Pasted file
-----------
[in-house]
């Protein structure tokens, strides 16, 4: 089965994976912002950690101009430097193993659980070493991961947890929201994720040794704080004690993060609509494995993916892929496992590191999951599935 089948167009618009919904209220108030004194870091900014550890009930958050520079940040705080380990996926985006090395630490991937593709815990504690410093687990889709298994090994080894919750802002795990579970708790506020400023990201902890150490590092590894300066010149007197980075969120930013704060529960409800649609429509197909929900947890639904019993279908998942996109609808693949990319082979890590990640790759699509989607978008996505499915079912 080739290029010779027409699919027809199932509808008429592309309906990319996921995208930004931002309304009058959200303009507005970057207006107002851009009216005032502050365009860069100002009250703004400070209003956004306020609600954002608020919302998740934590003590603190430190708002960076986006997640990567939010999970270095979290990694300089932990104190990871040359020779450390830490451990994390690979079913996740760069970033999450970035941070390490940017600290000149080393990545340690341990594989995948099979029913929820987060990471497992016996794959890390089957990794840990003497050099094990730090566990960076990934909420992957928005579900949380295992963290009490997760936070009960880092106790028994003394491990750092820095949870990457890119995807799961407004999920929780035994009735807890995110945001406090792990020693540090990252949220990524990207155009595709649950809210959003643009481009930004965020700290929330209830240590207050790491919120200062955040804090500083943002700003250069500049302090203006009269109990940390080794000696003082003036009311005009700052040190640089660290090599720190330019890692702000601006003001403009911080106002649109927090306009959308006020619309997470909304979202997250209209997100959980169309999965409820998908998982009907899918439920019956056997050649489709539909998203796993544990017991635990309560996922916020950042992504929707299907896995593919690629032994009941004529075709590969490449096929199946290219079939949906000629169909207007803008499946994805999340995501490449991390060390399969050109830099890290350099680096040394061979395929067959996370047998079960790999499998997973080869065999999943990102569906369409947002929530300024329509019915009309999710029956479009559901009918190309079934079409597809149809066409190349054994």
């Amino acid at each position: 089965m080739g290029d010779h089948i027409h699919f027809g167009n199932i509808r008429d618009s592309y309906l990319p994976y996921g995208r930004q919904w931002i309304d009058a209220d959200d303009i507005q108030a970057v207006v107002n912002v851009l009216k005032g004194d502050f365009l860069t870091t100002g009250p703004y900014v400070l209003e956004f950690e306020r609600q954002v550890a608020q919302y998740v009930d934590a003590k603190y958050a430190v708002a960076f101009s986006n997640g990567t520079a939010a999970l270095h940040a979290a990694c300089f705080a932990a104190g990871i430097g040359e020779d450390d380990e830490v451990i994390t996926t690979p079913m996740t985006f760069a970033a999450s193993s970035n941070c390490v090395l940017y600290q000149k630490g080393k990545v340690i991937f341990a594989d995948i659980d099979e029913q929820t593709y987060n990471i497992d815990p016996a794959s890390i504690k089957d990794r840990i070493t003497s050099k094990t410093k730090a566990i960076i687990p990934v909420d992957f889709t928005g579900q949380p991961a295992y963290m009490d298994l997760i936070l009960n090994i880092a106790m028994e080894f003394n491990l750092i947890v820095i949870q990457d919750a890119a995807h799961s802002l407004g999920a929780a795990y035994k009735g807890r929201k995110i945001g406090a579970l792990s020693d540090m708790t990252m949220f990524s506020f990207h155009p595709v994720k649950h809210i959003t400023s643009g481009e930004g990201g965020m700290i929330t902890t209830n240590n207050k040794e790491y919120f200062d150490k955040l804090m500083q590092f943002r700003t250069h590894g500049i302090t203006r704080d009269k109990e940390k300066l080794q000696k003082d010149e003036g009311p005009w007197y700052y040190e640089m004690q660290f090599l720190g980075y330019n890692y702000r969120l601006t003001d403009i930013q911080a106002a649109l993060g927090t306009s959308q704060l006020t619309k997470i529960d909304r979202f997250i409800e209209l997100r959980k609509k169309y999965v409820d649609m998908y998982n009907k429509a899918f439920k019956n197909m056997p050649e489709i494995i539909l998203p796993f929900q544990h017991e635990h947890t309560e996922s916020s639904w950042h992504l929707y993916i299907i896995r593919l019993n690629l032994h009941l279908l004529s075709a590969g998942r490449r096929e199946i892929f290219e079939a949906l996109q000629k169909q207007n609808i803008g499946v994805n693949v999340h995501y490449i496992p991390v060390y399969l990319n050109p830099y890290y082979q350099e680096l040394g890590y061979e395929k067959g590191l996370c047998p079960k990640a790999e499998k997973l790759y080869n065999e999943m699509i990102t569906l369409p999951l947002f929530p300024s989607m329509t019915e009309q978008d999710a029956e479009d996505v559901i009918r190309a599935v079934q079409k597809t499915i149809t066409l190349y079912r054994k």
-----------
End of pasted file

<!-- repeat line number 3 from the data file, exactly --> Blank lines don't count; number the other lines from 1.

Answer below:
């Amino acid at each position: 089965m080739g290029d010779h089948i027409h699919f027809g167009n199932i509808r008429d618009s592309y309906l990319p994976y996921g995208r930004q919904w931002i309304d009058a209220d959200d303009i507005q108030a970057v207006v107002n912002v851009l009216k005032g004194d502050f365009l860069t870091t100002g009250p703004y900014v400070l209003e956004f950690e306020r609600q954002v550890a608020q919302y998740v009930d934590a003590k603190y958050a430190v708002a960076f101009s986006n997640g990567t520079a939010a999970l270095h940040a979290a990694c300089f705080a932990a104190g990871i430097g040359e020779d450390d380990e830490v451990i994390t996926t690979p079913m996740t985006f760069a970033a999450s193993s970035n941070c390490v090395l940017y600290q000149k630490g080393k990545v340690i991937f341990a594989d995948i659980d099979e029913q929820t593709y987060n990471i497992d815990p016996a794959s890390i504690k089957d990794r840990i070493t003497s050099k094990t410093k730090a566990i960076i687990p990934v909420d992957f889709t928005g579900q949380p991961a295992y963290m009490d298994l997760i936070l009960n090994i880092a106790m028994e080894f003394n491990l750092i947890v820095i949870q990457d919750a890119a995807h799961s802002l407004g999920a929780a795990y035994k009735g807890r929201k995110i945001g406090a579970l792990s020693d540090m708790t990252m949220f990524s506020f990207h155009p595709v994720k649950h809210i959003t400023s643009g481009e930004g990201g965020m700290i929330t902890t209830n240590n207050k040794e790491y919120f200062d150490k955040l804090m500083q590092f943002r700003t250069h590894g500049i302090t203006r704080d009269k109990e940390k300066l080794q000696k003082d010149e003036g009311p005009w007197y700052y040190e640089m004690q660290f090599l720190g980075y330019n890692y702000r969120l601006t003001d403009i930013q911080a106002a649109l993060g927090t306009s959308q704060l006020t619309k997470i529960d909304r979202f997250i409800e209209l997100r959980k609509k169309y999965v409820d649609m998908y998982n009907k429509a899918f439920k019956n197909m056997p050649e489709i494995i539909l998203p796993f929900q544990h017991e635990h947890t309560e996922s916020s639904w950042h992504l929707y993916i299907i896995r593919l019993n690629l032994h009941l279908l004529s075709a590969g998942r490449r096929e199946i892929f290219e079939a949906l996109q000629k169909q207007n609808i803008g499946v994805n693949v999340h995501y490449i496992p991390v060390y399969l990319n050109p830099y890290y082979q350099e680096l040394g890590y061979e395929k067959g590191l996370c047998p079960k990640a790999e499998k997973l790759y080869n065999e999943m699509i990102t569906l369409p999951l947002f929530p300024s989607m329509t019915e009309q978008d999710a029956e479009d996505v559901i009918r190309a599935v079934q079409k597809t499915i149809t066409l190349y079912r054994k």